Gary Lineker admits he fears crying live on BBC TV if Leicester beat Chelsea to win first FA Cup

THE last time Leicester City played in the FA Cup final, an eight-year-old Gary Lineker sobbed on the train journey home.

This time, Lineker has warned the millions who will watch him host Saturday’s live BBC coverage, that he is likely to break down in tears again — but only if Leicester beat Chelsea to lift the trophy for the first time.

Back in 1969, weeks before man first landed on the moon, Lineker travelled to Wembley with dad Barry and grandad Harold to see their beloved Foxes lose 1-0 to Manchester City — in what was the club’s fourth FA Cup final defeat.

Lineker has since reached the semi-final with Leicester, the final with Everton, and finally lifted the Cup with Tottenham.

Peter Shilton, who conceded Neil Young’s winner 52 years ago, would become a team-mate of Lineker on England’s run to the 1990 World Cup semi-final.

But the life-long Leicester fan insists that he will be more nervous today than for any of those matches he experienced as a player.

Lineker said: “I don’t normally get nervous when I broadcast and I didn’t get nervous as a player but I do get nervous when I watch — and definitely will for this final.

“It will be really hard after the game because they come to me straight after the final whistle. I’ll either have to hide my incredible disappointment at us losing a fifth final — which I shall do — but the most difficult thing will be if we win.

“I’ll struggle to hold it together and hold back the tears.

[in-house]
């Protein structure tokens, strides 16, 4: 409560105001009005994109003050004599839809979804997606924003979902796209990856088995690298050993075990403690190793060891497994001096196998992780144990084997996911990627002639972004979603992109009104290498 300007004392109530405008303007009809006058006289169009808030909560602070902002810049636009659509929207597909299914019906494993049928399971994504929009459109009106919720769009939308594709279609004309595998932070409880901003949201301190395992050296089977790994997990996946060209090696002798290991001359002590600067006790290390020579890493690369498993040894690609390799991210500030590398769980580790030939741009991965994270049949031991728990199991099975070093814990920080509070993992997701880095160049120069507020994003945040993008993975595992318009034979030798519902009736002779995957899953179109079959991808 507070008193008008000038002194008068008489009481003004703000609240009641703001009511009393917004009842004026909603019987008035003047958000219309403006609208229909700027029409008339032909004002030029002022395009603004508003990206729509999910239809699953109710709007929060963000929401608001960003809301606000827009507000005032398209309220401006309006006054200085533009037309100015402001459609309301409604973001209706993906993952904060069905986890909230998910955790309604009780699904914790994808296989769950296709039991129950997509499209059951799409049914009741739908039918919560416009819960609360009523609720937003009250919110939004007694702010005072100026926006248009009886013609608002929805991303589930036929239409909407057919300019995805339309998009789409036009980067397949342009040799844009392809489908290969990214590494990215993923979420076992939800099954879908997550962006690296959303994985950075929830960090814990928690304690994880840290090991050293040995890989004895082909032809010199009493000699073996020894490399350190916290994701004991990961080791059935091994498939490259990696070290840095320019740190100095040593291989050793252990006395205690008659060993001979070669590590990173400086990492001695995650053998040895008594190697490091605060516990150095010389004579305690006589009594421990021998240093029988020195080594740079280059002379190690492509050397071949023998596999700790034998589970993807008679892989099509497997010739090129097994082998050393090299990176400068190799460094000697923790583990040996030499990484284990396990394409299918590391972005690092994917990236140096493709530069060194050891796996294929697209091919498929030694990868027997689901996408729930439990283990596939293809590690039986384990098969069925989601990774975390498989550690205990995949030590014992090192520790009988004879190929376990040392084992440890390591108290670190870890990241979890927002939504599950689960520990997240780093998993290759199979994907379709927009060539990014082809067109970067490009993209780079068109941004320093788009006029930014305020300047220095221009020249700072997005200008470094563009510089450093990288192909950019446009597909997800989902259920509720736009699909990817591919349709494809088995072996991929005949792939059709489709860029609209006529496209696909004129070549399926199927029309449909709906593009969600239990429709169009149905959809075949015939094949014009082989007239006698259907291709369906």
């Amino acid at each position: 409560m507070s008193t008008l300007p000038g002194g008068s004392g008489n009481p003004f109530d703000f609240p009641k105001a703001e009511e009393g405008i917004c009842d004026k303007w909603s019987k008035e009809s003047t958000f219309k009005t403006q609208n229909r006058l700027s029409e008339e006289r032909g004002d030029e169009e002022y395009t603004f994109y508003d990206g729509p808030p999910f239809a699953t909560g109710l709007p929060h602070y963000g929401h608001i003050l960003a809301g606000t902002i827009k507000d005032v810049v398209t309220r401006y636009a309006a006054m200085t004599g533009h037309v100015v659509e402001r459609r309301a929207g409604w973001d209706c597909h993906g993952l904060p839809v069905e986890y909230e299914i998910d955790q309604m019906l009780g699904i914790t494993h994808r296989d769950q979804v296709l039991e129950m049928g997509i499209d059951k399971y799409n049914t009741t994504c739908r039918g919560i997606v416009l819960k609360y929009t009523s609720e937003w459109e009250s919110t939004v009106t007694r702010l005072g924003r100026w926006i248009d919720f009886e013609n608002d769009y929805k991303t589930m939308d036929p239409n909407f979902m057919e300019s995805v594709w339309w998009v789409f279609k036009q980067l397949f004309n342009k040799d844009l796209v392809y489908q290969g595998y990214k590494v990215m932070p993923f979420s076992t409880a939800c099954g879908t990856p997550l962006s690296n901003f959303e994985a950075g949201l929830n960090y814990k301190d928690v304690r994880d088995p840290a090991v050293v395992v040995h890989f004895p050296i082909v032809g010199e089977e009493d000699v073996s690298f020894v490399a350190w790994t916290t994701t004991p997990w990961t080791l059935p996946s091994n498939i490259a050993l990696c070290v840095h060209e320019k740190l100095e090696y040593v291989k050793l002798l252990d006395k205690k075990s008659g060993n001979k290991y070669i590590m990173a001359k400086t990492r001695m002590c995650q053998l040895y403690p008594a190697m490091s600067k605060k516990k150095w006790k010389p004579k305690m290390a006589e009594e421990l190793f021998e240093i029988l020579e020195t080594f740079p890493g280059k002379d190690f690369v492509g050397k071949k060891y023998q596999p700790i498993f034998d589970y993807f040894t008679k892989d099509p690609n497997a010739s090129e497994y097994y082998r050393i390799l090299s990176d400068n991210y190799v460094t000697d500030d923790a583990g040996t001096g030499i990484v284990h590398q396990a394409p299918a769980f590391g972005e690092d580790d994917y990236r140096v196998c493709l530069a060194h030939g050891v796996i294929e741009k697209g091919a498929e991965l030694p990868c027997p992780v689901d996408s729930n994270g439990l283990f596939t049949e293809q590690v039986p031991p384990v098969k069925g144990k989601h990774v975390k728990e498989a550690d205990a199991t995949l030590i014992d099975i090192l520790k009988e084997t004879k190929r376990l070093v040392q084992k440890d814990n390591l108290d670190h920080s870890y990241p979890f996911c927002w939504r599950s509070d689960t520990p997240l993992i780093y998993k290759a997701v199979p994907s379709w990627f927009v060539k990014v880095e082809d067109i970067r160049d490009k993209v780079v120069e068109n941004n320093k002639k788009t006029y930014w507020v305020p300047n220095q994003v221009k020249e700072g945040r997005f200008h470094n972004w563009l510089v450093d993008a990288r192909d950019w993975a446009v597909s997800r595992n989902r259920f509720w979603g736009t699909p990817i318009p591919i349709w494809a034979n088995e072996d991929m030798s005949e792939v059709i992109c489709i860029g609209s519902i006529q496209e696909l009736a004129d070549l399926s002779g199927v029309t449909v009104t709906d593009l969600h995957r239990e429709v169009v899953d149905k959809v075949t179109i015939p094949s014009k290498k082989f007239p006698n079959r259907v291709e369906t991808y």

“In my old age, I’ve gone a bit soft and I get emotional at times, as I did when Leicester won the league in 2016 — although I wasn’t broadcasting live that night. I just hope I do have that problem.

WIN £50,000! Play Dream Team Euros – our FREE fantasy football game this summer

“In 1969, I went with my dad and grandad, on the train. I don’t think I’d ever been on a train to London. That in itself was an excitement.

“Leicester had one or two chances and I remember the goal past Shilton, who was my hero.

“My most vivid memory was  crying on the train home and I didn’t think we’d have to wait 52 years to get back there.”

Three of Lineker’s four sons — Harry, Angus and Tobias — will be at Wembley roaring on the Foxes today, although he insists it would have been “unfair” to get a ticket for his eldest, the Manchester United-supporting George.

Lineker has experienced the full range of Cup experiences — losing to non-league Harlow Town with Leicester in 1980 and winning the trophy with Spurs against Nottingham Forest in 1991.

As one of the many high-profile figures who voiced opposition to the breakaway European Super League, he insists the Cup is the “epitome” of English football’s pyramid system, which was threatened last month.

Lineker said: “When the news broke about the ESL plan, I thought it was a preposterous idea.

“I thought it couldn’t happen, then I thought, ‘Could it?’